For the past five years, Joel Everett has used a white cane to navigate his way around Orange and said he has been approached by people wanting to help.
Mr Everett said he appreciates people’s desire to help but wants them to ask first and to speak clearly if giving directions because it can be disorientating.
“If you talk to a person you might recognise the voice but you don’t know which way they are taking you,” he said.
His request comes after Guide Dogs Australia released recent survey results that found 64 per cent of people with a vision impairment who use a white cane to help them get around have been grabbed by people in public although they didn’t ask for help.
“I’ve been approached by people in town, I’ve literally had people turn around, get out of their car and ask me if I wanted a hand to cross the road,” Mr Everett said.
He said in other instances pedestrians have asked him if he wanted help to cross the road.
“It sometimes helps, it’s promising to know that there’s people who care but there’s also days where people stand in the middle [of the footpath or shopping centre] and they don’t see you [and make space],” Mr Everett said.
A recent survey has also found 67 per cent of people who use a white cane have reported that people approach their companions instead of them directly.
Mr Everett, who stood for council last year, said that is not an issue for him and people do speak to him directly but there are others who use a white cane who do find people address those they are with rather than them.
The canes are used by people with sight loss to navigate the path in front of them by feeling and detecting obstacles, changes in surfaces or the height of the ground, and allow people to negotiate crowded areas. The survey results were released as part of a Cane Do awareness campaign ahead of White Cane Day on October 15.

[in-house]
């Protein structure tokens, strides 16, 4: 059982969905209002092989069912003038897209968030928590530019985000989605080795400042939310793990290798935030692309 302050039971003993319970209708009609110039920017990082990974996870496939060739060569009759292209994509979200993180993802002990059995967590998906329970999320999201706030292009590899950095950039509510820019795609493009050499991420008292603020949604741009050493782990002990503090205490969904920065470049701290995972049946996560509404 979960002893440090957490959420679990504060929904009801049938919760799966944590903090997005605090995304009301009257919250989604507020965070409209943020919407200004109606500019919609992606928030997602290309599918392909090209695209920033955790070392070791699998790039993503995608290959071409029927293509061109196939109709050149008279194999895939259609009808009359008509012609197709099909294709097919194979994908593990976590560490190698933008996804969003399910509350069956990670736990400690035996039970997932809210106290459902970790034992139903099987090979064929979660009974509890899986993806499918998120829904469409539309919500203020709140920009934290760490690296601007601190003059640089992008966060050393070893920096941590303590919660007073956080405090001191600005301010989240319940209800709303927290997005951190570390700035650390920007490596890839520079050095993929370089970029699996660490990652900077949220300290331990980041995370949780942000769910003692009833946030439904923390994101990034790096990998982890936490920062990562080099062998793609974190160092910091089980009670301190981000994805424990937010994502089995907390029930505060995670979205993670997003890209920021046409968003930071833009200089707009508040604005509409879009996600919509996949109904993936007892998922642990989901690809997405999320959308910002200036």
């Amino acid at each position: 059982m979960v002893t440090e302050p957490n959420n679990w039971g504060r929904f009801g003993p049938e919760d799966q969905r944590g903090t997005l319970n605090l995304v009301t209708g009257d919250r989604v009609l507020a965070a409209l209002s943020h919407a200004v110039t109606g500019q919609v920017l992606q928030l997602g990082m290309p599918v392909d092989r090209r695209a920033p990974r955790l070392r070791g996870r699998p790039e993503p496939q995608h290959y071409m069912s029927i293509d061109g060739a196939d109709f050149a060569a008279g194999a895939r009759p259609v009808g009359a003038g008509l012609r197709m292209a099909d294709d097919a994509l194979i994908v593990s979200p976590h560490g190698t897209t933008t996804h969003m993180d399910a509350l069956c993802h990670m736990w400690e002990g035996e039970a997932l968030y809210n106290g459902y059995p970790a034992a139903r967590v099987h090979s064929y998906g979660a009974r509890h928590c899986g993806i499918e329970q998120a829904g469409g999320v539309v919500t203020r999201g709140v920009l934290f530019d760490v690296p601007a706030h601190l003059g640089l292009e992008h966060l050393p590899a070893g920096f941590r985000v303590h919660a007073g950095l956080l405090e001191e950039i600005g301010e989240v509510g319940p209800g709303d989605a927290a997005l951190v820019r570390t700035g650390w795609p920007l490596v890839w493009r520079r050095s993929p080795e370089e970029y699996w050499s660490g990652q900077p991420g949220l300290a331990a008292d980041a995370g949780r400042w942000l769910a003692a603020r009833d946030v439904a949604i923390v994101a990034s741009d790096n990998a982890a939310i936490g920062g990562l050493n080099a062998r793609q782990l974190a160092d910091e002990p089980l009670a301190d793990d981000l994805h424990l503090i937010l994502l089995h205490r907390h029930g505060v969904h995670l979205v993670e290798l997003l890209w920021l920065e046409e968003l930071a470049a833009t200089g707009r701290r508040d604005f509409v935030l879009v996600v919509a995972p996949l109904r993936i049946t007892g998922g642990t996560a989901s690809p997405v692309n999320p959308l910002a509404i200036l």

What you ‘Cane Do’:
- Ask the person using a white cane if they would like assistance and if so, how?
- If you see a person with a white cane, be aware and give them space to navigate
- Don’t be offended if a person with a white cane declines your offer of help – they may simply be confidently travelling independently or concentrating
- Alert the person with a white cane if they are in any immediate danger
- Report all hazards in public spaces to your local council
Types of White Canes
- Long canes are designed to physically detect obstacles as well as changes in height of the ground in front of the individual.
- Identification canes (ID canes) are smaller than long canes and the colour white lets other people know that the person holding the cane has reduced vision. Identification canes can be useful in difficult situations such as negotiating crowds or crossing roads.
- Support canes can be useful for people who experience problems with their balance when walking. A white support cane indicates sight loss.
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